Hand Painted Dress from India

When a man knocked on her door, Anita Reddy invited him in and offered him food, thinking him a beggar. Though starving, he refused, offering her instead one of his hand-painted textiles, and told of how kalamkari artisans like himself were being crushed by middle men exploiting their skills for very little pay. Organize! she thought. Anita was no stranger to the poverty of Bangalore, having worked to rehabilitate over 600 slums in her city into strong and self-reliant communities.

Now a new adventure called to her.  Anita jumped at the challenge and began her second non-profit, calling it Dwaraka.(Development of Weavers and Rural Artisans in Kalamkari Art).

When I first encountered this craft in South India, not far from Anita's home, I was gobsmacked by the boldness of painting freehand on cloth in designs complex and intricate. I could hardly believe the execution, the artistry, the skill. And on that luscious Indian cotton - one of my favorite things in the world. 

Stemming from two Persian words meaning pen and craft, kalamkari in Andhra Pradesh has been for centuries work for men; but when Anita got involved, she reached out to the masters of the craft and asked them to teach 25 young women.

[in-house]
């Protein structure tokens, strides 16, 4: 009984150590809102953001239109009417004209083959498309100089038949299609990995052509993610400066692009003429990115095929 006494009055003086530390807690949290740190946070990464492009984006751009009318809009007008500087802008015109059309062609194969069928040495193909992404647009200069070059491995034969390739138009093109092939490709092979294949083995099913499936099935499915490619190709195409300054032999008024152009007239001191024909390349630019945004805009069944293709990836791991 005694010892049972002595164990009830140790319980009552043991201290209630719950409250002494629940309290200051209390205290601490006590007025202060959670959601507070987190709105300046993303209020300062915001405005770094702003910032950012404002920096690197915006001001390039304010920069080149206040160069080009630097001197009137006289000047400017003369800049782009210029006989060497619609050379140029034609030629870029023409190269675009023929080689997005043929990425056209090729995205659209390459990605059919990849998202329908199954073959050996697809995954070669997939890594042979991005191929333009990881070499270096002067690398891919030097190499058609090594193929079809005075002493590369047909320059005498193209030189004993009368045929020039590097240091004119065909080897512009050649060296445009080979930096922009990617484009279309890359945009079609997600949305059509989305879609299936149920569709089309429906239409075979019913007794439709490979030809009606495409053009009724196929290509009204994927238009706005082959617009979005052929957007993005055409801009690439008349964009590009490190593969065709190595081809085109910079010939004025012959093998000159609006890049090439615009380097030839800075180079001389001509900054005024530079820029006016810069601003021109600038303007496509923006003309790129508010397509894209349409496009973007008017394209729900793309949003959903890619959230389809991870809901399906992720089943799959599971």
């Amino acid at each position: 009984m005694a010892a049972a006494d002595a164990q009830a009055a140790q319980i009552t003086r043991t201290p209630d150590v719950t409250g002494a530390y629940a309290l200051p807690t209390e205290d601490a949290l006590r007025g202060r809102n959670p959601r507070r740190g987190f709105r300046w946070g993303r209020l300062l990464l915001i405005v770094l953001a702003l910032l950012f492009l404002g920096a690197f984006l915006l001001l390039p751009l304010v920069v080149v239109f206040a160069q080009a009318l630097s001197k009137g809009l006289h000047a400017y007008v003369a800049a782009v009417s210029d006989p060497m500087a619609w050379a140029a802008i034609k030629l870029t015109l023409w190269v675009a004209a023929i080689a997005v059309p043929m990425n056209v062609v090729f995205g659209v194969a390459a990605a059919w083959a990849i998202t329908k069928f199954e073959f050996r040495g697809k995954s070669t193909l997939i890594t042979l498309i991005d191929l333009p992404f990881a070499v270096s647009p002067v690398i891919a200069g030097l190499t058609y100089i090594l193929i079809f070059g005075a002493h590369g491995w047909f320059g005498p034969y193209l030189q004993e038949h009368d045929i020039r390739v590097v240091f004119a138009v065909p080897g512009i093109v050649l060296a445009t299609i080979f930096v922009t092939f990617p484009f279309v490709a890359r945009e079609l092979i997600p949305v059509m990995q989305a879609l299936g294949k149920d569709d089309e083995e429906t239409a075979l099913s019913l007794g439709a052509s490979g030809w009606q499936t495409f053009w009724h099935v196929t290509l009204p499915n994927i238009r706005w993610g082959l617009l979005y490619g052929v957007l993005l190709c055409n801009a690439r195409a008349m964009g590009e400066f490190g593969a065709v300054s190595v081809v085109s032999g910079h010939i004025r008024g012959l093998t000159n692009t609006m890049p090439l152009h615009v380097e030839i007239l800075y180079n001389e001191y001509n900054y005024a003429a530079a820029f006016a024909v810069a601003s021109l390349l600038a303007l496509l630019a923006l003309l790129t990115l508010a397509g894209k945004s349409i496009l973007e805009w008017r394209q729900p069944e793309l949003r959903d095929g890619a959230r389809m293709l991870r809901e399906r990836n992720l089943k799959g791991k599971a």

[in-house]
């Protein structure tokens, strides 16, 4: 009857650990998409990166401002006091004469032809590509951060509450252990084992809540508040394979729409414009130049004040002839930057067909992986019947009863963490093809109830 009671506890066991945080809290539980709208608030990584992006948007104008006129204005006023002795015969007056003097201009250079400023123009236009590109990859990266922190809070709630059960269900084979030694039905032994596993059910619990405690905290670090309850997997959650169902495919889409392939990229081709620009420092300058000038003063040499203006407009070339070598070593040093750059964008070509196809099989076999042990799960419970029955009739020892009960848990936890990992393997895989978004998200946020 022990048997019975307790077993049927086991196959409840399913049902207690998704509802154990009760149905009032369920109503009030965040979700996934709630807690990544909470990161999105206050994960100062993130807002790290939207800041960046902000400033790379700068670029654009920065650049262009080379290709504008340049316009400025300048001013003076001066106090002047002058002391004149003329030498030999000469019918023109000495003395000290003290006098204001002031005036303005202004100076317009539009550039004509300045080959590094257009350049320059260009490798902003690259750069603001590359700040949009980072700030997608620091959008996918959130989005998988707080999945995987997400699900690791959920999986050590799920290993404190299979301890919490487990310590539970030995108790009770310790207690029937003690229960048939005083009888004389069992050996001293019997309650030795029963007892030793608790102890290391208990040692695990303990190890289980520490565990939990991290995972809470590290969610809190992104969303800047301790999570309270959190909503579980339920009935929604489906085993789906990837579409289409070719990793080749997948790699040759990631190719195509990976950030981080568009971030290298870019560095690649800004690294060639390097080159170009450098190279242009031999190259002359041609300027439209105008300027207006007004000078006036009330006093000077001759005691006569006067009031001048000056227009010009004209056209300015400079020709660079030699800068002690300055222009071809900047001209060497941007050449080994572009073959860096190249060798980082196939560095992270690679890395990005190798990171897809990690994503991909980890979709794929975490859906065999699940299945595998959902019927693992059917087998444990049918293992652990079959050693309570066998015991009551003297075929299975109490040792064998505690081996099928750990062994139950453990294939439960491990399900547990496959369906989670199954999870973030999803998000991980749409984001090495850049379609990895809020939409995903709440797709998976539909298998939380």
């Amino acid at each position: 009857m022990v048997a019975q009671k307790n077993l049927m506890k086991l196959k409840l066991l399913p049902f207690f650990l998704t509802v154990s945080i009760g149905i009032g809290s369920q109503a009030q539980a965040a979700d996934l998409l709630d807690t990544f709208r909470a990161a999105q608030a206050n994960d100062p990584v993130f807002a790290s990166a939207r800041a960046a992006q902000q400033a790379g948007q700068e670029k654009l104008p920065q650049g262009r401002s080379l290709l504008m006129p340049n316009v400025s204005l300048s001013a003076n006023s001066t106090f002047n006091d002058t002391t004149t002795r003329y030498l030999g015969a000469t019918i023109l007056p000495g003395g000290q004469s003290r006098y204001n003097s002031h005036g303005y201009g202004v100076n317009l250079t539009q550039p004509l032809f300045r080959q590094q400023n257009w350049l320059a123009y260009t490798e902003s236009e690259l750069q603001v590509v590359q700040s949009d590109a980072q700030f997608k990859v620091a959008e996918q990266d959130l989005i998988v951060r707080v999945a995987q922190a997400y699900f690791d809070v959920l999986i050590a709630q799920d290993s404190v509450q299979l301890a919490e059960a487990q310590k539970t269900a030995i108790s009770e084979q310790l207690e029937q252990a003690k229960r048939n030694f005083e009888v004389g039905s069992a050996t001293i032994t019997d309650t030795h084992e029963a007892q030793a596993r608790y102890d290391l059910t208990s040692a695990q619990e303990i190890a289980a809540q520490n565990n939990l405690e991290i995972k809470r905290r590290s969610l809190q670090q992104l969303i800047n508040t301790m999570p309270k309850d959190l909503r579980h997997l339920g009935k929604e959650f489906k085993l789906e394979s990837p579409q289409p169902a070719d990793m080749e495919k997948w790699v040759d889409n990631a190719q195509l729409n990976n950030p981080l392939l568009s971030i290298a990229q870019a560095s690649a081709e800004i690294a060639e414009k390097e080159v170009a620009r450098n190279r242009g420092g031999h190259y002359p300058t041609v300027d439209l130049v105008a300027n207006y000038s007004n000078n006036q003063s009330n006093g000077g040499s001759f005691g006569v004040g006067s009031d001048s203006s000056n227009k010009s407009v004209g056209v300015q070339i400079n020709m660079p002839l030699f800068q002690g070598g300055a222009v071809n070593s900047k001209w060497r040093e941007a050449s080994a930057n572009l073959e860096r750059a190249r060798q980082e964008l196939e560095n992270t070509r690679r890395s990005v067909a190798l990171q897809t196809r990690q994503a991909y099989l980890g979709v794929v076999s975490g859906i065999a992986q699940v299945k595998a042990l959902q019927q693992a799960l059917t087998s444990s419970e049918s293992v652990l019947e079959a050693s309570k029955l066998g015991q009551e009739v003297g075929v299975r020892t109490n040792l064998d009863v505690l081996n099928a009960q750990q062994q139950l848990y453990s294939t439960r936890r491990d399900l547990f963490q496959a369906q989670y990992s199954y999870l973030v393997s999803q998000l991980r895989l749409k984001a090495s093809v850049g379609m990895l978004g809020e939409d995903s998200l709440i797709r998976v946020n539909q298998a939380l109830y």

So that when we came to designing our Ibu World Dress, I couldn't help but imagine how a piece hand-painted from this tradition would sing!

After an introduction to the group at the Santa Fe International Folk Art Market, we contacted Anita who enthusiastically agreed to this challenge, choosing seven of her finest artisans to work on the Ibu World Dress. I saw a lotus at the heart, a fully blooming lotus - you know, the kind with roots that grows from the deep muck and rise to blossom on water's still surface - long making it a symbol of strength amid adversity. 

Using natural dyes, the artisans worked hard to achieve the watery background we wanted for summer; after rounds of back and forth, we received a plump, radiant lotus rising at the heart on perfect lake blue.

I can't begin to say what a joy it is for me to see these images of the Ibu World Dress in progress. What a joy to know that this challenge excited the artisans, elevated them, that the dress became a blooming pride in their work. That's the lotus I want to see. Rising, rising from the dark places - the mud and the mire of what life has given them - and blossoming forth from those roots into powerful, radiant self-authority. A jewel in the lotus.  Petals opening everywhere.

All the Best,

Susan Hull Walker